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Alachua County teachers turn to tutoring for secondary income

During her first few years in the classroom, third grade teacher Natalie Andrews worked 70 hours a week.

It was the only way she could make ends meet, Andrews, 32, said. About 60 of those hours were dedicated to schoolwork, including the time it took to plan lessons and grade papers. She spent the other 10 hours tutoring students one-on-one.

It was simple: Tutoring made money, she said.

“Teaching is just not the most lucrative in terms of pay, obviously,” she said. “I was single. I didn't have any children. So I was like, ‘I can easily just make some extra money on the side doing [tutoring].’”

Teachers across Alachua County are looking to tutoring — the more individualized and often higher-paying cousin to classroom teaching — for additional income.

Florida ranks No. 48 in the nation among states and the District of Columbia for average teacher pay, according to the National Education Association. Only South Dakota, West Virginia and Mississippi have lower average salaries.

After teaching in Florida for 10 years, seven of which she spent teaching third grade, Andrews moved from Gainesville to Knoxville, Tennessee, to be closer to family.

She still teaches third grade at her new school, Sarah Moore Greene Magnet Academy. It pays more and takes her master’s degree into account when calculating her salary — something her school in Gainesville never did, she said.

Now that Andrews is in a better financial position, she said, she stopped tutoring.

“I was just exhausted all the time,” she said. “Every time you say yes to something, you have to say no to something else. Tutoring after school, yes, it gave me extra money, but then no, I couldn’t go to the gym or go [out] with a friend.”

More than school hours

A first-year teacher in Alachua County makes $45,717 per year, according to a current job listing. That’s about $16 per hour for a regular elementary school day.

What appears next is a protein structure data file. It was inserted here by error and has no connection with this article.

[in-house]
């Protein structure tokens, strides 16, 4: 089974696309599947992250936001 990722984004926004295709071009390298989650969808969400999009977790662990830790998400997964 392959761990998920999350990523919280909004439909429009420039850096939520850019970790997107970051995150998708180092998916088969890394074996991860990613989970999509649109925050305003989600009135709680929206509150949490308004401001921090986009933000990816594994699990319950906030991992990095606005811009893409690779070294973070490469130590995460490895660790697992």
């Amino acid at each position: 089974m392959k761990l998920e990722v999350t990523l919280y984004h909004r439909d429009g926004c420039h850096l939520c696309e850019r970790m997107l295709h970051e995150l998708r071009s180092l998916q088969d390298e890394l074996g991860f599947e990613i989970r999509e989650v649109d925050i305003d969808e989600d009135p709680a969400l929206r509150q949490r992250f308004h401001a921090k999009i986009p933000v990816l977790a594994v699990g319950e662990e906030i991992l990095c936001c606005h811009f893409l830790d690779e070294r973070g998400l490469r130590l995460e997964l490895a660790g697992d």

The rate becomes complicated because most teachers don’t work from bell to bell. In fact, most arrive at school early, stay late and work weekends, said University of Florida education professor Caitlin Gallingane.

“Teachers put in so much time that’s not on the contract,” she added.

Teachers being tutors is common, Gallingane said. In the classroom, teachers handle 18 or more students. Those classroom skills, like accommodating to different students’ learning styles, are often transferable to a one-on-one tutoring setting.

Before completing her PhD, Gallingane taught kindergarten in Sumter County and Alachua County. She saw firsthand that teacher pay wasn’t very high.

What she hadn’t realized, she said, was how expensive tutoring was for parents.

When it came time for Gallingane to hire an Algebra tutor for her son, she turned to a teacher friend for advice. The friend, a certified teacher with a master’s degree, charged far more than her daughter, a high school student.

“You're paying for expertise,” Gallingane said.

Caring for students

All three of High Springs Mayor Katherine Weitz’s children turned to their teachers for tutoring when they struggled in school, she said.

Weitz, 57, noticed her son having a hard time in eighth grade at Oak View Middle School, so she encouraged him to reach out to his teacher for help. After about two weeks of free afterschool tutoring, her son understood the concept, she said.

Weitz never paid for outside tutoring — according to her, all the help her children needed was available through teachers and other school resources.

“People don't recognize how much the teachers are invested in all of the kids’ successes,” Weitz said. “It’s so important to them. And they've been honestly the magic for us.”

For Michele Houde, 56, a kindergarten teacher at Irby Elementary School, seeing students grow through tutoring feels rewarding.

Houde has been teaching for 28 years and tutoring since 2009. The students she tutors, like James Hinton, 9, who is home-schooled, meet her either at her home in High Springs or over Zoom.

Houde keeps an assortment of markers, whiteboards and worksheets on shelves adjacent to her dining table, which serves as a makeshift desk for at-home tutoring. She pulled up a chair next to Hinton during their scheduled Wednesday afternoon phonetics and reading lesson, looking over his shoulder as he wrote the letter Q.

In the classroom, she constantly needs to monitor what every student is doing; in tutoring, she can focus on one student and learn their needs, she said.

“When they get to know you, their personalities really light up, and you just share that little bond with them,” she said.

She started tutoring to make extra money for her children’s extracurricular activities, she said. At first, she charged $25 per hour. Today, it’s $40 per hour — an amount that better matches other tutors’ rates, she said.

Although Houde likes tutoring, her days are long, she said. Her day starts at 5 a.m., and often she’s not done tutoring until 7 p.m.

“I love it. I wouldn't want to do any other job as a second job,” Houde said. “But if I could make ends meet in our family, then I wouldn't tutor.”

Alissa is a reporter for WUFT News who can be reached by calling 352-392-6397 or emailing